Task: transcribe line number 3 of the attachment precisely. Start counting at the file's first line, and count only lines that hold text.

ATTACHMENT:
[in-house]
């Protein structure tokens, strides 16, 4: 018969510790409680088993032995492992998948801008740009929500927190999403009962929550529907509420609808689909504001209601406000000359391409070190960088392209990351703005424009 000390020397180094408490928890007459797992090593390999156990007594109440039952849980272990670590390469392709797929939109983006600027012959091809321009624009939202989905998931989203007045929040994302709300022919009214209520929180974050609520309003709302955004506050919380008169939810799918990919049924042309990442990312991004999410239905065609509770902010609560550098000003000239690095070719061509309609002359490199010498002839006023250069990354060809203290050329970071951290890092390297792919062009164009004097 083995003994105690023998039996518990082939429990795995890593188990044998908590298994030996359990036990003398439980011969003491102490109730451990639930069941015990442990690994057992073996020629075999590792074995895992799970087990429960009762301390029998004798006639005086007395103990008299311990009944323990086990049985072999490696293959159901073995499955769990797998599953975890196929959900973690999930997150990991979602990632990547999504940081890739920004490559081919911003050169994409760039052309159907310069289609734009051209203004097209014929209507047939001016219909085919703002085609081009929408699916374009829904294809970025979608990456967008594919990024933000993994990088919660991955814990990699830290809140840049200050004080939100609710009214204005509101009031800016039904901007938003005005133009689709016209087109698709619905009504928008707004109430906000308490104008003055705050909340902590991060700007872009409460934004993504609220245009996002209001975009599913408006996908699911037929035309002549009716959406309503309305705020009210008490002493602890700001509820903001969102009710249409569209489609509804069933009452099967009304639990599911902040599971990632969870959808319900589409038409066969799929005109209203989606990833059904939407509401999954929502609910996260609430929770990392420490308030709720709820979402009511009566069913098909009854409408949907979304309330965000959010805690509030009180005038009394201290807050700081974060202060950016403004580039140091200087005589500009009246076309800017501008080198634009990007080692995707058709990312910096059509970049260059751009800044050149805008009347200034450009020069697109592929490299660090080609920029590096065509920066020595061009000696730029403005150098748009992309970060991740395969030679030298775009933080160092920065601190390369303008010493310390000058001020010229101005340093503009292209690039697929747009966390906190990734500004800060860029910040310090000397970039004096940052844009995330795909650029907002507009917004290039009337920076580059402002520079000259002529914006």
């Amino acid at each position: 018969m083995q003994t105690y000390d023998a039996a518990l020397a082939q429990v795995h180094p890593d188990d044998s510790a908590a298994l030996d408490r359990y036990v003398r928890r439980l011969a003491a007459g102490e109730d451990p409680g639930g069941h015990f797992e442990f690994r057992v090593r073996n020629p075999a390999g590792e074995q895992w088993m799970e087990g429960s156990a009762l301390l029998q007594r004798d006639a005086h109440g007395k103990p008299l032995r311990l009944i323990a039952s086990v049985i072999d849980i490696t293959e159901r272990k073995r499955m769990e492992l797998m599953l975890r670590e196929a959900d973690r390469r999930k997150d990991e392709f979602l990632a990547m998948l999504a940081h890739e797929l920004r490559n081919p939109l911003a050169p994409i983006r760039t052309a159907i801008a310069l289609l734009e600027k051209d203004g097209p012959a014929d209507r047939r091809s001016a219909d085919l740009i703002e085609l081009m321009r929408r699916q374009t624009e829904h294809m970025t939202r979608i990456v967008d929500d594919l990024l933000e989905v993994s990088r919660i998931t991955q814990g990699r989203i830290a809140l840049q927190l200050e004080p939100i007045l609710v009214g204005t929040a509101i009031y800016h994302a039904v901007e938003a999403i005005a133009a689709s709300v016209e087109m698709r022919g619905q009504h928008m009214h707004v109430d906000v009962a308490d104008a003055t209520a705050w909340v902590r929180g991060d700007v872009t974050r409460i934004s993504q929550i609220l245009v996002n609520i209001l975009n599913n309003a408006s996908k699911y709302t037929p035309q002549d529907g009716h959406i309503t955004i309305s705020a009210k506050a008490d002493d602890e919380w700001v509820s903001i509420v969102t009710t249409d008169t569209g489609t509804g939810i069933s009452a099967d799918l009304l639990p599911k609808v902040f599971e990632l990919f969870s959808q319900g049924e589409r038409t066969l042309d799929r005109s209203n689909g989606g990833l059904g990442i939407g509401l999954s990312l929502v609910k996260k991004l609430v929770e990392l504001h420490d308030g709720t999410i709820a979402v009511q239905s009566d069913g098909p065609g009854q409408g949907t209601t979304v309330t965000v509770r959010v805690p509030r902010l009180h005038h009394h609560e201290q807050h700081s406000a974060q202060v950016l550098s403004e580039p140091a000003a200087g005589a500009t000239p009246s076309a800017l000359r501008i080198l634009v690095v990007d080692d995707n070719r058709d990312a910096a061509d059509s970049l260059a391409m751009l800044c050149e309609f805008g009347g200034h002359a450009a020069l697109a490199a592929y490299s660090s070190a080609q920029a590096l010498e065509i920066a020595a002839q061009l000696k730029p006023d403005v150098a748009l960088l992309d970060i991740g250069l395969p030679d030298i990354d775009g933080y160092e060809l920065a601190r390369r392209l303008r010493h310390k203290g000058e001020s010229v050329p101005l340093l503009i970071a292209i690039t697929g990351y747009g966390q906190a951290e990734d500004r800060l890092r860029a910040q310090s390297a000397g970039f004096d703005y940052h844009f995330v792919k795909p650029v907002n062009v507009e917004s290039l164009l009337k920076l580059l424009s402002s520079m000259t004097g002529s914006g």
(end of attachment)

């Amino acid at each position: 018969m083995q003994t105690y000390d023998a039996a518990l020397a082939q429990v795995h180094p890593d188990d044998s510790a908590a298994l030996d408490r359990y036990v003398r928890r439980l011969a003491a007459g102490e109730d451990p409680g639930g069941h015990f797992e442990f690994r057992v090593r073996n020629p075999a390999g590792e074995q895992w088993m799970e087990g429960s156990a009762l301390l029998q007594r004798d006639a005086h109440g007395k103990p008299l032995r311990l009944i323990a039952s086990v049985i072999d849980i490696t293959e159901r272990k073995r499955m769990e492992l797998m599953l975890r670590e196929a959900d973690r390469r999930k997150d990991e392709f979602l990632a990547m998948l999504a940081h890739e797929l920004r490559n081919p939109l911003a050169p994409i983006r760039t052309a159907i801008a310069l289609l734009e600027k051209d203004g097209p012959a014929d209507r047939r091809s001016a219909d085919l740009i703002e085609l081009m321009r929408r699916q374009t624009e829904h294809m970025t939202r979608i990456v967008d929500d594919l990024l933000e989905v993994s990088r919660i998931t991955q814990g990699r989203i830290a809140l840049q927190l200050e004080p939100i007045l609710v009214g204005t929040a509101i009031y800016h994302a039904v901007e938003a999403i005005a133009a689709s709300v016209e087109m698709r022919g619905q009504h928008m009214h707004v109430d906000v009962a308490d104008a003055t209520a705050w909340v902590r929180g991060d700007v872009t974050r409460i934004s993504q929550i609220l245009v996002n609520i209001l975009n599913n309003a408006s996908k699911y709302t037929p035309q002549d529907g009716h959406i309503t955004i309305s705020a009210k506050a008490d002493d602890e919380w700001v509820s903001i509420v969102t009710t249409d008169t569209g489609t509804g939810i069933s009452a099967d799918l009304l639990p599911k609808v902040f599971e990632l990919f969870s959808q319900g049924e589409r038409t066969l042309d799929r005109s209203n689909g989606g990833l059904g990442i939407g509401l999954s990312l929502v609910k996260k991004l609430v929770e990392l504001h420490d308030g709720t999410i709820a979402v009511q239905s009566d069913g098909p065609g009854q409408g949907t209601t979304v309330t965000v509770r959010v805690p509030r902010l009180h005038h009394h609560e201290q807050h700081s406000a974060q202060v950016l550098s403004e580039p140091a000003a200087g005589a500009t000239p009246s076309a800017l000359r501008i080198l634009v690095v990007d080692d995707n070719r058709d990312a910096a061509d059509s970049l260059a391409m751009l800044c050149e309609f805008g009347g200034h002359a450009a020069l697109a490199a592929y490299s660090s070190a080609q920029a590096l010498e065509i920066a020595a002839q061009l000696k730029p006023d403005v150098a748009l960088l992309d970060i991740g250069l395969p030679d030298i990354d775009g933080y160092e060809l920065a601190r390369r392209l303008r010493h310390k203290g000058e001020s010229v050329p101005l340093l503009i970071a292209i690039t697929g990351y747009g966390q906190a951290e990734d500004r800060l890092r860029a910040q310090s390297a000397g970039f004096d703005y940052h844009f995330v792919k795909p650029v907002n062009v507009e917004s290039l164009l009337k920076l580059l424009s402002s520079m000259t004097g002529s914006g």